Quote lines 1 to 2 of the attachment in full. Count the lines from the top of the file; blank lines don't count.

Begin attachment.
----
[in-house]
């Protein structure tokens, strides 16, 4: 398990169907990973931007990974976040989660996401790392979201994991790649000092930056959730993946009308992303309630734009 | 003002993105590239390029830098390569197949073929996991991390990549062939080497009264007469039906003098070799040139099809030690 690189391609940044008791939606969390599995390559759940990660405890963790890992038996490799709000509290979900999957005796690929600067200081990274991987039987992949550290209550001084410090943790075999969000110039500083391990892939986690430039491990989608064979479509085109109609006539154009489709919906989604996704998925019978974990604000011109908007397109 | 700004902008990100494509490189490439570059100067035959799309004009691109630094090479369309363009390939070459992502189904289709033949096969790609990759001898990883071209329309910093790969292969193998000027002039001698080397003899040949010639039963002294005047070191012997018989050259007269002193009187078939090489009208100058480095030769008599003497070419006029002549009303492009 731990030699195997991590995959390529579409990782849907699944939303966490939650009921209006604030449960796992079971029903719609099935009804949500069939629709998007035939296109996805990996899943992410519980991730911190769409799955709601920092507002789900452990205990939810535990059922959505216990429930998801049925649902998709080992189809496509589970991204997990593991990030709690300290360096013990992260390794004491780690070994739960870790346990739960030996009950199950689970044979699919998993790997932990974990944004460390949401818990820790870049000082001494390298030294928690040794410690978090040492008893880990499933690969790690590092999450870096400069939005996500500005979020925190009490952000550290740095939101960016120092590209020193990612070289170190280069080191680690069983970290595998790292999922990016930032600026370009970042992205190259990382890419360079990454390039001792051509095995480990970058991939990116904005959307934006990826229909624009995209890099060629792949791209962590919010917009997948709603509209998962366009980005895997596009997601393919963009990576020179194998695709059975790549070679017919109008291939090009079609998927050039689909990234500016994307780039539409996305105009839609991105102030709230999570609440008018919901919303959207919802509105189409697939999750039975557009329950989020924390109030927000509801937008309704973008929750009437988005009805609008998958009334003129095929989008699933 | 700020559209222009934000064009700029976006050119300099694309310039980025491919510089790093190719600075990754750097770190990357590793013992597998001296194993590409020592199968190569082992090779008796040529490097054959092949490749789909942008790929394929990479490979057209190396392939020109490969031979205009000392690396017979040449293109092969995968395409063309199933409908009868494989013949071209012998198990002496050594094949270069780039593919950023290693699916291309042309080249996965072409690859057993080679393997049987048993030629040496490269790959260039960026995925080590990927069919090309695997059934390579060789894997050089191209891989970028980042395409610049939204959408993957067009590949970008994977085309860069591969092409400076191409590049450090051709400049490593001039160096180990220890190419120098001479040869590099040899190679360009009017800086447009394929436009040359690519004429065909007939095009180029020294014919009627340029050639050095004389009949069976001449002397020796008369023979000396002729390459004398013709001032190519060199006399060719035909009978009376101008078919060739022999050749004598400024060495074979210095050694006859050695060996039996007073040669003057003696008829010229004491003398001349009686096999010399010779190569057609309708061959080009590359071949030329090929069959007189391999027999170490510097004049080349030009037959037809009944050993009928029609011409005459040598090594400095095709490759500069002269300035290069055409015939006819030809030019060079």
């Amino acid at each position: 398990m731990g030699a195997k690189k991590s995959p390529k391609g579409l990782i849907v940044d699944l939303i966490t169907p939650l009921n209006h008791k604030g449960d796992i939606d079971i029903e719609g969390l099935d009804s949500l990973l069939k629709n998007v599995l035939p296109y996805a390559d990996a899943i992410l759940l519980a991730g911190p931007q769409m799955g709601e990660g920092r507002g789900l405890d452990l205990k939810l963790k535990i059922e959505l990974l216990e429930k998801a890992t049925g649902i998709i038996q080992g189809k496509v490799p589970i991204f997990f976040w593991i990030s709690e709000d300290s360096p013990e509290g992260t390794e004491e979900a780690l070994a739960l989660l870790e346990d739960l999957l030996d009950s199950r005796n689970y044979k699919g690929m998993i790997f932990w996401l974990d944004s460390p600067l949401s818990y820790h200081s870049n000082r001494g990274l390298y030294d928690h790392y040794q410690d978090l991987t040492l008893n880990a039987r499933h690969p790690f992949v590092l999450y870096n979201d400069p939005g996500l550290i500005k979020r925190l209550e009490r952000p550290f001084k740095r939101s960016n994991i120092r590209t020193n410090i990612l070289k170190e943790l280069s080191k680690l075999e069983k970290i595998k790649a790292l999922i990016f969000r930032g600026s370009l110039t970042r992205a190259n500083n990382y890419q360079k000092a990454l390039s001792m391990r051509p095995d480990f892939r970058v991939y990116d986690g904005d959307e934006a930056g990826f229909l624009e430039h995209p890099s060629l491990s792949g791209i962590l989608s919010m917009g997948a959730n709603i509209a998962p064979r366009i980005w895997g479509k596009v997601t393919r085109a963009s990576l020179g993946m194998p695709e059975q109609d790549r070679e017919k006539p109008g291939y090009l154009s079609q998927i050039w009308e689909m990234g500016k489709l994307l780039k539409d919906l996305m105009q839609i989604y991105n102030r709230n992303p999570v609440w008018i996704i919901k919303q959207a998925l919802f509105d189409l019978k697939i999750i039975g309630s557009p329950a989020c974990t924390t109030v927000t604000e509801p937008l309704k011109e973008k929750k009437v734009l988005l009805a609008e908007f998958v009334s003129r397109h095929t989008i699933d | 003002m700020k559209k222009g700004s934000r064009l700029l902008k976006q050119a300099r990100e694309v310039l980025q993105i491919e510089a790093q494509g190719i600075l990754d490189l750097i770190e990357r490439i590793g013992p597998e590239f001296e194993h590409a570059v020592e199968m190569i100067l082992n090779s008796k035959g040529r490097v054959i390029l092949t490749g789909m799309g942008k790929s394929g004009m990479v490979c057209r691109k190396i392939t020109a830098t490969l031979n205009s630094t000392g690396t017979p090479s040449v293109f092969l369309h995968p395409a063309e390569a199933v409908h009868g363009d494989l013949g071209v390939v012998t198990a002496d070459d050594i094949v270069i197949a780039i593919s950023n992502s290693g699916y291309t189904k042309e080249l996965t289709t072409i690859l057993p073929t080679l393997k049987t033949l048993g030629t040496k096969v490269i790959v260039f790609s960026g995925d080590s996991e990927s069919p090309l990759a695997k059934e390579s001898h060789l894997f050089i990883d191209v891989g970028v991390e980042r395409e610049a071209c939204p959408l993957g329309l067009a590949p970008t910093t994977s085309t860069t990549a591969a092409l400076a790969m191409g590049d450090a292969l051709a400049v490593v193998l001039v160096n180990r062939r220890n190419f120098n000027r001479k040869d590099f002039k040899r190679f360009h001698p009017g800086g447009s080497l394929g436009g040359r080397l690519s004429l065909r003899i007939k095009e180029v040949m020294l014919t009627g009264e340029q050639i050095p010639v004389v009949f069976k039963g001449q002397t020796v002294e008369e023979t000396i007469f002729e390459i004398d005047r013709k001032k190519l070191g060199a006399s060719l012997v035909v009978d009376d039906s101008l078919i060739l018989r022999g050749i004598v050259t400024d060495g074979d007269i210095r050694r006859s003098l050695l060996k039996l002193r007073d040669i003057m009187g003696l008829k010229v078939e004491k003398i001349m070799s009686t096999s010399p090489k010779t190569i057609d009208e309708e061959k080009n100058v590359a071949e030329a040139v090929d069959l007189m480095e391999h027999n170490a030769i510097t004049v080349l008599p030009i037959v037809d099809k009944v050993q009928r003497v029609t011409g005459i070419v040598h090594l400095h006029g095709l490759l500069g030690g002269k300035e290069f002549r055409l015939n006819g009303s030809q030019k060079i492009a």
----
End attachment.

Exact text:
[in-house]
């Protein structure tokens, strides 16, 4: 398990169907990973931007990974976040989660996401790392979201994991790649000092930056959730993946009308992303309630734009 | 003002993105590239390029830098390569197949073929996991991390990549062939080497009264007469039906003098070799040139099809030690 690189391609940044008791939606969390599995390559759940990660405890963790890992038996490799709000509290979900999957005796690929600067200081990274991987039987992949550290209550001084410090943790075999969000110039500083391990892939986690430039491990989608064979479509085109109609006539154009489709919906989604996704998925019978974990604000011109908007397109 | 700004902008990100494509490189490439570059100067035959799309004009691109630094090479369309363009390939070459992502189904289709033949096969790609990759001898990883071209329309910093790969292969193998000027002039001698080397003899040949010639039963002294005047070191012997018989050259007269002193009187078939090489009208100058480095030769008599003497070419006029002549009303492009 731990030699195997991590995959390529579409990782849907699944939303966490939650009921209006604030449960796992079971029903719609099935009804949500069939629709998007035939296109996805990996899943992410519980991730911190769409799955709601920092507002789900452990205990939810535990059922959505216990429930998801049925649902998709080992189809496509589970991204997990593991990030709690300290360096013990992260390794004491780690070994739960870790346990739960030996009950199950689970044979699919998993790997932990974990944004460390949401818990820790870049000082001494390298030294928690040794410690978090040492008893880990499933690969790690590092999450870096400069939005996500500005979020925190009490952000550290740095939101960016120092590209020193990612070289170190280069080191680690069983970290595998790292999922990016930032600026370009970042992205190259990382890419360079990454390039001792051509095995480990970058991939990116904005959307934006990826229909624009995209890099060629792949791209962590919010917009997948709603509209998962366009980005895997596009997601393919963009990576020179194998695709059975790549070679017919109008291939090009079609998927050039689909990234500016994307780039539409996305105009839609991105102030709230999570609440008018919901919303959207919802509105189409697939999750039975557009329950989020924390109030927000509801937008309704973008929750009437988005009805609008998958009334003129095929989008699933 | 700020559209222009934000064009700029976006050119300099694309310039980025491919510089790093190719600075990754750097770190990357590793013992597998001296194993590409020592199968190569082992090779008796040529490097054959092949490749789909942008790929394929990479490979057209190396392939020109490969031979205009000392690396017979040449293109092969995968395409063309199933409908009868494989013949071209012998198990002496050594094949270069780039593919950023290693699916291309042309080249996965072409690859057993080679393997049987048993030629040496490269790959260039960026995925080590990927069919090309695997059934390579060789894997050089191209891989970028980042395409610049939204959408993957067009590949970008994977085309860069591969092409400076191409590049450090051709400049490593001039160096180990220890190419120098001479040869590099040899190679360009009017800086447009394929436009040359690519004429065909007939095009180029020294014919009627340029050639050095004389009949069976001449002397020796008369023979000396002729390459004398013709001032190519060199006399060719035909009978009376101008078919060739022999050749004598400024060495074979210095050694006859050695060996039996007073040669003057003696008829010229004491003398001349009686096999010399010779190569057609309708061959080009590359071949030329090929069959007189391999027999170490510097004049080349030009037959037809009944050993009928029609011409005459040598090594400095095709490759500069002269300035290069055409015939006819030809030019060079």